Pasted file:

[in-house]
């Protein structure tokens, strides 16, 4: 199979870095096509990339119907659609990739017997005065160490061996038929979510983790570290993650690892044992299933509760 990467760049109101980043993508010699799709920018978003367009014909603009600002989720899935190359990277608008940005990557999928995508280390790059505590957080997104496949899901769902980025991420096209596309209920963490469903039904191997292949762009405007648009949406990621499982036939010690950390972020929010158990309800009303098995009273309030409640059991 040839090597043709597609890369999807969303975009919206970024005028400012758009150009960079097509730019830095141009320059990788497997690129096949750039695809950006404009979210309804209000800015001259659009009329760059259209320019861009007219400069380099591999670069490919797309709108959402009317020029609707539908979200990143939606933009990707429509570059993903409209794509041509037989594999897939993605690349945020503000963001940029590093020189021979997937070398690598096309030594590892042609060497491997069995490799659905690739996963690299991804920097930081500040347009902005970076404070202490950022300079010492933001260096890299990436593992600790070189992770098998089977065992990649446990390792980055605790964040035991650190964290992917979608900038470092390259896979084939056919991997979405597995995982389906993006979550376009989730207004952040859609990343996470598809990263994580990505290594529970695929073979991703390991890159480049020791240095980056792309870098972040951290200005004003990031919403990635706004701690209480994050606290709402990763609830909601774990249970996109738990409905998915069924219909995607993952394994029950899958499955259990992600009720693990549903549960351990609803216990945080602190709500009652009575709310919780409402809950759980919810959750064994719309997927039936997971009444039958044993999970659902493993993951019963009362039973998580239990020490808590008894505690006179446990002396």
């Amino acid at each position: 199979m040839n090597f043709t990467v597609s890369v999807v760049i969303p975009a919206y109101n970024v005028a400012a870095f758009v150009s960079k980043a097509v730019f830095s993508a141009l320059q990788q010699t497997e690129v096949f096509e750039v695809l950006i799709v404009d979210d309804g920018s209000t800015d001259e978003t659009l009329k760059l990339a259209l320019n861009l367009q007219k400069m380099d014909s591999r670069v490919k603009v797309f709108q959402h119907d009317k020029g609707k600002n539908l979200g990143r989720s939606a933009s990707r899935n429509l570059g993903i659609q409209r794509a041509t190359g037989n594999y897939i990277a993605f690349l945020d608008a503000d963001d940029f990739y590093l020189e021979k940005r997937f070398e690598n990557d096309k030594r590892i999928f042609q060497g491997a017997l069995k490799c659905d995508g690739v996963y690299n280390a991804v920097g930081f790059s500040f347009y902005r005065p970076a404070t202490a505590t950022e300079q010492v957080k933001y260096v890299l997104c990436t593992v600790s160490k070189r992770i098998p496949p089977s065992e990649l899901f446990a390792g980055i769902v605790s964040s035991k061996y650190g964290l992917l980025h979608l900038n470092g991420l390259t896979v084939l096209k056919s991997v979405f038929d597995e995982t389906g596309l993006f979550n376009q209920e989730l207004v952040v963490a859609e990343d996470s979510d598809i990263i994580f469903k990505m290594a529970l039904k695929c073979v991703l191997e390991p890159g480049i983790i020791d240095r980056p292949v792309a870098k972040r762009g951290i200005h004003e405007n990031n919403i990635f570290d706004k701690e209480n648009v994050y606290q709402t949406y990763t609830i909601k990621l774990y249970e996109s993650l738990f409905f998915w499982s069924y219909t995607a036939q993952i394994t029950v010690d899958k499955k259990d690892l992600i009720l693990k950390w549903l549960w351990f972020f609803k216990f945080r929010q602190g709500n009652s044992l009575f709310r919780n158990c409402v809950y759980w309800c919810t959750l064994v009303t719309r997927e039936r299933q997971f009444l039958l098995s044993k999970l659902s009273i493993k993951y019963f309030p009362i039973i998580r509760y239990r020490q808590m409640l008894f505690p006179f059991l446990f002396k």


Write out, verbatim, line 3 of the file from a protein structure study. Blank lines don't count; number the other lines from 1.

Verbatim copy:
């Amino acid at each position: 199979m040839n090597f043709t990467v597609s890369v999807v760049i969303p975009a919206y109101n970024v005028a400012a870095f758009v150009s960079k980043a097509v730019f830095s993508a141009l320059q990788q010699t497997e690129v096949f096509e750039v695809l950006i799709v404009d979210d309804g920018s209000t800015d001259e978003t659009l009329k760059l990339a259209l320019n861009l367009q007219k400069m380099d014909s591999r670069v490919k603009v797309f709108q959402h119907d009317k020029g609707k600002n539908l979200g990143r989720s939606a933009s990707r899935n429509l570059g993903i659609q409209r794509a041509t190359g037989n594999y897939i990277a993605f690349l945020d608008a503000d963001d940029f990739y590093l020189e021979k940005r997937f070398e690598n990557d096309k030594r590892i999928f042609q060497g491997a017997l069995k490799c659905d995508g690739v996963y690299n280390a991804v920097g930081f790059s500040f347009y902005r005065p970076a404070t202490a505590t950022e300079q010492v957080k933001y260096v890299l997104c990436t593992v600790s160490k070189r992770i098998p496949p089977s065992e990649l899901f446990a390792g980055i769902v605790s964040s035991k061996y650190g964290l992917l980025h979608l900038n470092g991420l390259t896979v084939l096209k056919s991997v979405f038929d597995e995982t389906g596309l993006f979550n376009q209920e989730l207004v952040v963490a859609e990343d996470s979510d598809i990263i994580f469903k990505m290594a529970l039904k695929c073979v991703l191997e390991p890159g480049i983790i020791d240095r980056p292949v792309a870098k972040r762009g951290i200005h004003e405007n990031n919403i990635f570290d706004k701690e209480n648009v994050y606290q709402t949406y990763t609830i909601k990621l774990y249970e996109s993650l738990f409905f998915w499982s069924y219909t995607a036939q993952i394994t029950v010690d899958k499955k259990d690892l992600i009720l693990k950390w549903l549960w351990f972020f609803k216990f945080r929010q602190g709500n009652s044992l009575f709310r919780n158990c409402v809950y759980w309800c919810t959750l064994v009303t719309r997927e039936r299933q997971f009444l039958l098995s044993k999970l659902s009273i493993k993951y019963f309030p009362i039973i998580r509760y239990r020490q808590m409640l008894f505690p006179f059991l446990f002396k």